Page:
Writers are creators. We create characters, families, communities, worlds, and conflict. Sometimes all elements magically come together to create a story, but often we complain about being blocked (Writers Block) or that our characters are two-dimensional . . .or the story simply isn’t exciting or interesting enough. Too mundane. Too clichéd. Or, too predictable.
It’s happened to me. Sometimes I manage to come up with the elements that create a story that is different and memorable. But not always.
Last week I was cleaning out some old files and found notes I’d made when I taught a class in creativity. Here are a few points I made back then (that are still true).
- Creativity occurs whenever we have to find a new solution.
- You might fail.
- Be willing to fail.
- Creative people have a lot of bad ideas. We learn from them.
- Edison didn’t consider the 9,000 tries before he created the light bulb failures. For him, those 9,000 were learning experiences.
One thing I learned when I first started writing is that our subconscious often has the answer. I would run into a problem in a story and just couldn’t think of a new, original solution. But then I’d go do something different (wash the dishes, take a walk, take a shower or bath) or simply go to bed (and hopefully to sleep). To my surprise, while I was doing something unrelated to writing or while I was sleeping, the solution to the problem would arrive.
Creative people learn to trust serendipity and their subconscious.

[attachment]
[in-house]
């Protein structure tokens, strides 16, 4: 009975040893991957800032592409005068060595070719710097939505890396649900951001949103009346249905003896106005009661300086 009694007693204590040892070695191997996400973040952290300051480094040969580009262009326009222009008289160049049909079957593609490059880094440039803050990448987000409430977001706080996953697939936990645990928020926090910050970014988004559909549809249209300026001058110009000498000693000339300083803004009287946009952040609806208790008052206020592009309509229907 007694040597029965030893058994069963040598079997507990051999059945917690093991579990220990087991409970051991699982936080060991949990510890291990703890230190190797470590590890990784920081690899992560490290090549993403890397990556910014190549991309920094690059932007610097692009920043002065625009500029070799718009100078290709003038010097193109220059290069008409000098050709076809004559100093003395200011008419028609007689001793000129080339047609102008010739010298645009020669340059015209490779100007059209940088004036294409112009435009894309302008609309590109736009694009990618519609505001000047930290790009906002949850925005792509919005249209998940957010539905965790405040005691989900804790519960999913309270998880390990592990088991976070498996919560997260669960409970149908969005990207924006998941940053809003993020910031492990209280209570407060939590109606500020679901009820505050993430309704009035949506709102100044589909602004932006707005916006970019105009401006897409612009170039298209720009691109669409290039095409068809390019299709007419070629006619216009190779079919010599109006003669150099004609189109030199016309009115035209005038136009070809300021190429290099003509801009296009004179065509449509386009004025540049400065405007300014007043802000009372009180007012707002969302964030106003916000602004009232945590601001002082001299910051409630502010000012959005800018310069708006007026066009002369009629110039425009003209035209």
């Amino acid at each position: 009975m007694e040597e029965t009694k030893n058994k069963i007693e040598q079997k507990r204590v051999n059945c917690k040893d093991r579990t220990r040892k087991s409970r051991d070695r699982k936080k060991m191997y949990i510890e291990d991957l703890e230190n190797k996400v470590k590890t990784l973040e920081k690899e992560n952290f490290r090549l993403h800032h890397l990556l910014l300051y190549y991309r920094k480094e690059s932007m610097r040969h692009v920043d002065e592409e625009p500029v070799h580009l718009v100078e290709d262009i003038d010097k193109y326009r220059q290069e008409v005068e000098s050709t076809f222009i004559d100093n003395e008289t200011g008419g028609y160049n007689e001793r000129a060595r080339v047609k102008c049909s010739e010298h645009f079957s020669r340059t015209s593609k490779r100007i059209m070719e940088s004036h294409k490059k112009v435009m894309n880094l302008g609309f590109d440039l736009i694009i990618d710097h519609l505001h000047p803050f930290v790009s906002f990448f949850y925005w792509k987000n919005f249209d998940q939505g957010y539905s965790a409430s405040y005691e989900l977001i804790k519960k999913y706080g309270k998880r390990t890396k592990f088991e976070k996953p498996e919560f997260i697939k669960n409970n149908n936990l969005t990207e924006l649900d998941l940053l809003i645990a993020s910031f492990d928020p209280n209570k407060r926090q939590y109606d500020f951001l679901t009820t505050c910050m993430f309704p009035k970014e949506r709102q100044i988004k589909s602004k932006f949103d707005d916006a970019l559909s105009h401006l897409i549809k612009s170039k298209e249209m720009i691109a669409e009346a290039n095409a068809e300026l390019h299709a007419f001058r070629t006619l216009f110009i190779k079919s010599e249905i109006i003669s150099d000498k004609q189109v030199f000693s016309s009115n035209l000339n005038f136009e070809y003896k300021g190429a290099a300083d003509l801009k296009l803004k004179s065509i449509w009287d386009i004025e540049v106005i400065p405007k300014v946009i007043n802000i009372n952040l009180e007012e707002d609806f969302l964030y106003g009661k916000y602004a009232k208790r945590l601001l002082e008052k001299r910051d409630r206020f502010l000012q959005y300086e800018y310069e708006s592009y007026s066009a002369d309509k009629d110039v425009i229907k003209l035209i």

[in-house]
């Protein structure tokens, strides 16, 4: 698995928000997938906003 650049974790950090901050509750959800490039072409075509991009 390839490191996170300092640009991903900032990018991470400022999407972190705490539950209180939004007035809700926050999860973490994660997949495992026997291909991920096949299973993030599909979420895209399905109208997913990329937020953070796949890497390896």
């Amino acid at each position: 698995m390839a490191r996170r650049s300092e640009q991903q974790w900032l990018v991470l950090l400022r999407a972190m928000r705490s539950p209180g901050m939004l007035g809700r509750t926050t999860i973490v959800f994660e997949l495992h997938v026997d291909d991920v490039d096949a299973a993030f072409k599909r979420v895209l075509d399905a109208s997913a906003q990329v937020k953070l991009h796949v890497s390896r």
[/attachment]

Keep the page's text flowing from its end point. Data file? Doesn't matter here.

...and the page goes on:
There are multiple ways to trigger creative ideas. In fact, over the years I’ve written several blogs that address this topic. (You can use “Search” in the upper right hand corner of this blog to find those past blogs.) Last Saturday, however, I learned a new method.
The Mid-Michigan RWA Chapter’s monthly meeting included a program involving Tarot cards. Via a two-way video session, Arwen Lynch (see note below) presented how to use Tarot cards to develop characters and plot ideas. Ms Lynch didn’t use the cards in the traditional “We will do a reading” way. She had various members of the group take a card and then she gave examples of different ways the writer could interpret the card (or any number of cards) in order to stimulate ideas.
Take for instance (and this is my idea, not Ms. Lynch’s) the death card. This card could represent:
- Someone is going to die in the story. (That’s probably what I would pick for one of my mysteries.)
- Or, something my character hoped for or was trying to achieve is not going to happen.
- Or maybe the death of someone in a character’s past is influencing how he/she now views the present situation.
Or . . .
- This plot stinks, I need to kill it.
Lynch’s point was the writer simply views the message of the card through his/her personal interpretation, so the same card could trigger multiple ideas for different people or different stories.
I liked this idea, but I doubt I’ll go out and buy a deck of Tarot cards. What I like to do is simply start writing down different ideas of either why a character would act a certain way or what might happen in the story. I give myself permission to write anything and everything, logical or totally stupid. (And I don’t worry about spelling.)
I can write these ideas down in a linear fashion, one after another (I think either Donald Maass or Evan Marshall said somewhere around the 15th idea you’re starting to come up with creative ideas) or spiraling out from a central question. The more possibilities I list, the more I have to work with. (However, I’m not going to try for Edison’s 9,000.)
What do you do to trigger ideas?
*Check out Arwen Lynch on YouTube. She has several videos. https://www.youtube.com/watch?v=5LN6wExgNs4